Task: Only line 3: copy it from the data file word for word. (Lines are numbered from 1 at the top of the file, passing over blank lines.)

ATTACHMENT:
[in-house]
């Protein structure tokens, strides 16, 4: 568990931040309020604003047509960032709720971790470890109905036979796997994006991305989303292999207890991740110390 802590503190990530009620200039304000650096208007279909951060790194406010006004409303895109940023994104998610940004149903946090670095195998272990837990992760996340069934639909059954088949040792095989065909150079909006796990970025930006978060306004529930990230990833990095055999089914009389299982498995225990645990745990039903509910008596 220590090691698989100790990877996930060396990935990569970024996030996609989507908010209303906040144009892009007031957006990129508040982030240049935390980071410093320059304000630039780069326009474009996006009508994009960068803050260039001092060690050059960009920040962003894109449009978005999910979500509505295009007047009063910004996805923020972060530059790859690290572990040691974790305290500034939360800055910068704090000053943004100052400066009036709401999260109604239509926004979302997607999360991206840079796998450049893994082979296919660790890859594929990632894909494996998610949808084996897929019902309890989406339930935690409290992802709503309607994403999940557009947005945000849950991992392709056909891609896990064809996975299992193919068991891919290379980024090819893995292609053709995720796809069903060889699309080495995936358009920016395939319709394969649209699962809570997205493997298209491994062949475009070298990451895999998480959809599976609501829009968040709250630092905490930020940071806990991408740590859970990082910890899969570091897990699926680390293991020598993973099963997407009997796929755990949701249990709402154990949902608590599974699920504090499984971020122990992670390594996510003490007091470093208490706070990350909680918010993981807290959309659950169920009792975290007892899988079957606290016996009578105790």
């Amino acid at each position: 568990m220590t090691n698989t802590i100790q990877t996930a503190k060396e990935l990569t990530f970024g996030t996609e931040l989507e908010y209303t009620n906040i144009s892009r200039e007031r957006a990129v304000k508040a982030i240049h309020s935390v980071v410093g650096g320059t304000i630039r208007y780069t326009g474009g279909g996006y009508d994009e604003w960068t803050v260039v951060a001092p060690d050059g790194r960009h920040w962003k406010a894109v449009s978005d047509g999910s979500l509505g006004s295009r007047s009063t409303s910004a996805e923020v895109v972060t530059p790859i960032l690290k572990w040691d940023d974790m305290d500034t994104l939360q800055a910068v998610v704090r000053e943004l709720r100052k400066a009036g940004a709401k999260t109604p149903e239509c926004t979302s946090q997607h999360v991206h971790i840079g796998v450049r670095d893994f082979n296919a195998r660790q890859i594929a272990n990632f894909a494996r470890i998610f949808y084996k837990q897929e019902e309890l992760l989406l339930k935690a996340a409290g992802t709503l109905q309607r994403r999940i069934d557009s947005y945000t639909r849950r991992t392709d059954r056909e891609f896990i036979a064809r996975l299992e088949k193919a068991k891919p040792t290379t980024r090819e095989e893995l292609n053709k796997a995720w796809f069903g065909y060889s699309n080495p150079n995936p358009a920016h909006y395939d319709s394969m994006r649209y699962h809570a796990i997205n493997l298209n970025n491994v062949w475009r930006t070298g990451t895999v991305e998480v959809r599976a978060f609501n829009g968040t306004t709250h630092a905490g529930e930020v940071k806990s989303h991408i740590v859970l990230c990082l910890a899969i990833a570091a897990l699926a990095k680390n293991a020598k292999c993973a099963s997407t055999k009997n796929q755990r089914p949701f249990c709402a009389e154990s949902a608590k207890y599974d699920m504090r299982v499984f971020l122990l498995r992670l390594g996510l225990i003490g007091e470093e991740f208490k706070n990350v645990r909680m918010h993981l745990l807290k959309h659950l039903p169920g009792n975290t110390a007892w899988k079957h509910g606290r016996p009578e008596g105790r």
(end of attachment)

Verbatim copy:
């Amino acid at each position: 568990m220590t090691n698989t802590i100790q990877t996930a503190k060396e990935l990569t990530f970024g996030t996609e931040l989507e908010y209303t009620n906040i144009s892009r200039e007031r957006a990129v304000k508040a982030i240049h309020s935390v980071v410093g650096g320059t304000i630039r208007y780069t326009g474009g279909g996006y009508d994009e604003w960068t803050v260039v951060a001092p060690d050059g790194r960009h920040w962003k406010a894109v449009s978005d047509g999910s979500l509505g006004s295009r007047s009063t409303s910004a996805e923020v895109v972060t530059p790859i960032l690290k572990w040691d940023d974790m305290d500034t994104l939360q800055a910068v998610v704090r000053e943004l709720r100052k400066a009036g940004a709401k999260t109604p149903e239509c926004t979302s946090q997607h999360v991206h971790i840079g796998v450049r670095d893994f082979n296919a195998r660790q890859i594929a272990n990632f894909a494996r470890i998610f949808y084996k837990q897929e019902e309890l992760l989406l339930k935690a996340a409290g992802t709503l109905q309607r994403r999940i069934d557009s947005y945000t639909r849950r991992t392709d059954r056909e891609f896990i036979a064809r996975l299992e088949k193919a068991k891919p040792t290379t980024r090819e095989e893995l292609n053709k796997a995720w796809f069903g065909y060889s699309n080495p150079n995936p358009a920016h909006y395939d319709s394969m994006r649209y699962h809570a796990i997205n493997l298209n970025n491994v062949w475009r930006t070298g990451t895999v991305e998480v959809r599976a978060f609501n829009g968040t306004t709250h630092a905490g529930e930020v940071k806990s989303h991408i740590v859970l990230c990082l910890a899969i990833a570091a897990l699926a990095k680390n293991a020598k292999c993973a099963s997407t055999k009997n796929q755990r089914p949701f249990c709402a009389e154990s949902a608590k207890y599974d699920m504090r299982v499984f971020l122990l498995r992670l390594g996510l225990i003490g007091e470093e991740f208490k706070n990350v645990r909680m918010h993981l745990l807290k959309h659950l039903p169920g009792n975290t110390a007892w899988k079957h509910g606290r016996p009578e008596g105790r």